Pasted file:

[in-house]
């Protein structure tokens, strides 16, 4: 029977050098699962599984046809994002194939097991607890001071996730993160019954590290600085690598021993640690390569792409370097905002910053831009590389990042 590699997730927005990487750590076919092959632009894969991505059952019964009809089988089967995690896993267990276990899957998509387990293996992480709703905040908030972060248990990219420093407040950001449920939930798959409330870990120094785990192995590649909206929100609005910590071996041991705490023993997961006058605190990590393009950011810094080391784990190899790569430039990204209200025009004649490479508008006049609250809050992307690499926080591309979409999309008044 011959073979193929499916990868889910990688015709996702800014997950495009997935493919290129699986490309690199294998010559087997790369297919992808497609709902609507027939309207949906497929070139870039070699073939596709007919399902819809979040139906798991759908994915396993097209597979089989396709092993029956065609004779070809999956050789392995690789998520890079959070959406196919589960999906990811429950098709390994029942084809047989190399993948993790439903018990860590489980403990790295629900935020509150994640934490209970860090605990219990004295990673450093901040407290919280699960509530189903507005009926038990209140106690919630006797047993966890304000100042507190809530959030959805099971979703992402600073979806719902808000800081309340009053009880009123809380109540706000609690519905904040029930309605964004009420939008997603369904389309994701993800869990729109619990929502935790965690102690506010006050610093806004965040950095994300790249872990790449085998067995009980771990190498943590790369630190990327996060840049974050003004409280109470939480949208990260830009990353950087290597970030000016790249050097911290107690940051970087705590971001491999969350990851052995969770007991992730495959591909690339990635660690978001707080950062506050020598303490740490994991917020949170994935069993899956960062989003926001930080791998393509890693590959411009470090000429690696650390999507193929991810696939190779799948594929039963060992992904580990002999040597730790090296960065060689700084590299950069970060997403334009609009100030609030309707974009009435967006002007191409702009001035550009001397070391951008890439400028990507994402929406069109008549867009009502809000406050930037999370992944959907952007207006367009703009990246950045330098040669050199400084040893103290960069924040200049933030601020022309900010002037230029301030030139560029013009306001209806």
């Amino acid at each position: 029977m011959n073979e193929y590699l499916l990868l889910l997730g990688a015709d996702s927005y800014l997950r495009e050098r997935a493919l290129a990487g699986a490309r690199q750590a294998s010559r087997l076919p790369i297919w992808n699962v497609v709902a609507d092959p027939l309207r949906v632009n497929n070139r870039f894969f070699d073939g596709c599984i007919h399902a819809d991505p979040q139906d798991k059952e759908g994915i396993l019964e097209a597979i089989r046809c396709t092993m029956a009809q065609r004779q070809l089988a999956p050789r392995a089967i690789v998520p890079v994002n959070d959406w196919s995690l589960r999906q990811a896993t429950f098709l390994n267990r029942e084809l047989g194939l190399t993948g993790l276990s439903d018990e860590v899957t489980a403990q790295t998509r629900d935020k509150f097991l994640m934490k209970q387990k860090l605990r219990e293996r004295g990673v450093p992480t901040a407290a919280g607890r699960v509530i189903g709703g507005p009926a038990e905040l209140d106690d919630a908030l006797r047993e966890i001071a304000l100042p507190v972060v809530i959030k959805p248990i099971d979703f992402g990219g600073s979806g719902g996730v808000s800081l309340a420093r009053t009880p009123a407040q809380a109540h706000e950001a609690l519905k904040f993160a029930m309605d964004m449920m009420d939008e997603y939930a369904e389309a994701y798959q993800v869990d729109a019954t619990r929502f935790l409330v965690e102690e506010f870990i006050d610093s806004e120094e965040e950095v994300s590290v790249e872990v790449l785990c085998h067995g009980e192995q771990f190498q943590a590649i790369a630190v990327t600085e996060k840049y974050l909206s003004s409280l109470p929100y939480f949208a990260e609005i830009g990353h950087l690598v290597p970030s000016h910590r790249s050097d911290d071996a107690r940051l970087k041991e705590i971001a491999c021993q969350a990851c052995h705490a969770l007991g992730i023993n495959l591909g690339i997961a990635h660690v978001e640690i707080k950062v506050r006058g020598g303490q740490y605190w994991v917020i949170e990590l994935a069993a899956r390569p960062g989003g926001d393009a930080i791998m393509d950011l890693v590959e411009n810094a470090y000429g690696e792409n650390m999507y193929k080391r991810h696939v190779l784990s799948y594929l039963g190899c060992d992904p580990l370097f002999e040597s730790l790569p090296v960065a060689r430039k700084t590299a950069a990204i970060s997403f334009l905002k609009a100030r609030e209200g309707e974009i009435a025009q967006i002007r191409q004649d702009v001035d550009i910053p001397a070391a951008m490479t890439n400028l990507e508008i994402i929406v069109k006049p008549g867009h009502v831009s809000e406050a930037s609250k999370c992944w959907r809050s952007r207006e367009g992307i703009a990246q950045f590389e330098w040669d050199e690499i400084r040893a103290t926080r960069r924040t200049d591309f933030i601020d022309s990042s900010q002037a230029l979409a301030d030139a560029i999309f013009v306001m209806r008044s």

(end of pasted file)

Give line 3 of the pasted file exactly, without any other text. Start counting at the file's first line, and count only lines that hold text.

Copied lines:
């Amino acid at each position: 029977m011959n073979e193929y590699l499916l990868l889910l997730g990688a015709d996702s927005y800014l997950r495009e050098r997935a493919l290129a990487g699986a490309r690199q750590a294998s010559r087997l076919p790369i297919w992808n699962v497609v709902a609507d092959p027939l309207r949906v632009n497929n070139r870039f894969f070699d073939g596709c599984i007919h399902a819809d991505p979040q139906d798991k059952e759908g994915i396993l019964e097209a597979i089989r046809c396709t092993m029956a009809q065609r004779q070809l089988a999956p050789r392995a089967i690789v998520p890079v994002n959070d959406w196919s995690l589960r999906q990811a896993t429950f098709l390994n267990r029942e084809l047989g194939l190399t993948g993790l276990s439903d018990e860590v899957t489980a403990q790295t998509r629900d935020k509150f097991l994640m934490k209970q387990k860090l605990r219990e293996r004295g990673v450093p992480t901040a407290a919280g607890r699960v509530i189903g709703g507005p009926a038990e905040l209140d106690d919630a908030l006797r047993e966890i001071a304000l100042p507190v972060v809530i959030k959805p248990i099971d979703f992402g990219g600073s979806g719902g996730v808000s800081l309340a420093r009053t009880p009123a407040q809380a109540h706000e950001a609690l519905k904040f993160a029930m309605d964004m449920m009420d939008e997603y939930a369904e389309a994701y798959q993800v869990d729109a019954t619990r929502f935790l409330v965690e102690e506010f870990i006050d610093s806004e120094e965040e950095v994300s590290v790249e872990v790449l785990c085998h067995g009980e192995q771990f190498q943590a590649i790369a630190v990327t600085e996060k840049y974050l909206s003004s409280l109470p929100y939480f949208a990260e609005i830009g990353h950087l690598v290597p970030s000016h910590r790249s050097d911290d071996a107690r940051l970087k041991e705590i971001a491999c021993q969350a990851c052995h705490a969770l007991g992730i023993n495959l591909g690339i997961a990635h660690v978001e640690i707080k950062v506050r006058g020598g303490q740490y605190w994991v917020i949170e990590l994935a069993a899956r390569p960062g989003g926001d393009a930080i791998m393509d950011l890693v590959e411009n810094a470090y000429g690696e792409n650390m999507y193929k080391r991810h696939v190779l784990s799948y594929l039963g190899c060992d992904p580990l370097f002999e040597s730790l790569p090296v960065a060689r430039k700084t590299a950069a990204i970060s997403f334009l905002k609009a100030r609030e209200g309707e974009i009435a025009q967006i002007r191409q004649d702009v001035d550009i910053p001397a070391a951008m490479t890439n400028l990507e508008i994402i929406v069109k006049p008549g867009h009502v831009s809000e406050a930037s609250k999370c992944w959907r809050s952007r207006e367009g992307i703009a990246q950045f590389e330098w040669d050199e690499i400084r040893a103290t926080r960069r924040t200049d591309f933030i601020d022309s990042s900010q002037a230029l979409a301030d030139a560029i999309f013009v306001m209806r008044s």